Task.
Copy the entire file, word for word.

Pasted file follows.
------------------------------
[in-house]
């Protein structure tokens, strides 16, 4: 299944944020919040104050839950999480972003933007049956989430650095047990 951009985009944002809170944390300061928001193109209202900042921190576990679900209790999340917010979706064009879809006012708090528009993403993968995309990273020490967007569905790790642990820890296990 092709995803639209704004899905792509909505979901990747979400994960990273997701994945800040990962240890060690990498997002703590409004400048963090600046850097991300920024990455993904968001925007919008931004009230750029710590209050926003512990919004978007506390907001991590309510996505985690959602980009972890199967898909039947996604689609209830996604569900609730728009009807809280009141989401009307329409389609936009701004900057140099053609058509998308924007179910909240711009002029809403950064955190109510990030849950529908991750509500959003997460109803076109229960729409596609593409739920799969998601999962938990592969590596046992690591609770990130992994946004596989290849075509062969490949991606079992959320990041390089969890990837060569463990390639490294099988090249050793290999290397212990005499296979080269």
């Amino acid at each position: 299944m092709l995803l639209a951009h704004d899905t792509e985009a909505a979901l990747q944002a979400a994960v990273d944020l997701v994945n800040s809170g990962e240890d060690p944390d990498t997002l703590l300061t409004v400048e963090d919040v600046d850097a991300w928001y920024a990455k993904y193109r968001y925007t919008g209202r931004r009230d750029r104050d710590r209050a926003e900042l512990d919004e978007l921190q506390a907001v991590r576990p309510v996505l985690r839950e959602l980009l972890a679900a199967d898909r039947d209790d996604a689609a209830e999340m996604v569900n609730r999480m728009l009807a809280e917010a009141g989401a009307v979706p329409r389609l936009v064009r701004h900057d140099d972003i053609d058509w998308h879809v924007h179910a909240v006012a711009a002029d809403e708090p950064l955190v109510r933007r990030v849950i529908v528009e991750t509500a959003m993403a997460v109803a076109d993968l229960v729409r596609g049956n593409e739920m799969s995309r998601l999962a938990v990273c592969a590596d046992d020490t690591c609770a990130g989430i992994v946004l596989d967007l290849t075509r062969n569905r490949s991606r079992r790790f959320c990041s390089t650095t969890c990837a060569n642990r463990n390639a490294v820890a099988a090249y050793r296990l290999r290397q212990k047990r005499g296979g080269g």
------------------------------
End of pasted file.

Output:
[in-house]
């Protein structure tokens, strides 16, 4: 299944944020919040104050839950999480972003933007049956989430650095047990 951009985009944002809170944390300061928001193109209202900042921190576990679900209790999340917010979706064009879809006012708090528009993403993968995309990273020490967007569905790790642990820890296990 092709995803639209704004899905792509909505979901990747979400994960990273997701994945800040990962240890060690990498997002703590409004400048963090600046850097991300920024990455993904968001925007919008931004009230750029710590209050926003512990919004978007506390907001991590309510996505985690959602980009972890199967898909039947996604689609209830996604569900609730728009009807809280009141989401009307329409389609936009701004900057140099053609058509998308924007179910909240711009002029809403950064955190109510990030849950529908991750509500959003997460109803076109229960729409596609593409739920799969998601999962938990592969590596046992690591609770990130992994946004596989290849075509062969490949991606079992959320990041390089969890990837060569463990390639490294099988090249050793290999290397212990005499296979080269």
């Amino acid at each position: 299944m092709l995803l639209a951009h704004d899905t792509e985009a909505a979901l990747q944002a979400a994960v990273d944020l997701v994945n800040s809170g990962e240890d060690p944390d990498t997002l703590l300061t409004v400048e963090d919040v600046d850097a991300w928001y920024a990455k993904y193109r968001y925007t919008g209202r931004r009230d750029r104050d710590r209050a926003e900042l512990d919004e978007l921190q506390a907001v991590r576990p309510v996505l985690r839950e959602l980009l972890a679900a199967d898909r039947d209790d996604a689609a209830e999340m996604v569900n609730r999480m728009l009807a809280e917010a009141g989401a009307v979706p329409r389609l936009v064009r701004h900057d140099d972003i053609d058509w998308h879809v924007h179910a909240v006012a711009a002029d809403e708090p950064l955190v109510r933007r990030v849950i529908v528009e991750t509500a959003m993403a997460v109803a076109d993968l229960v729409r596609g049956n593409e739920m799969s995309r998601l999962a938990v990273c592969a590596d046992d020490t690591c609770a990130g989430i992994v946004l596989d967007l290849t075509r062969n569905r490949s991606r079992r790790f959320c990041s390089t650095t969890c990837a060569n642990r463990n390639a490294v820890a099988a090249y050793r296990l290999r290397q212990k047990r005499g296979g080269g």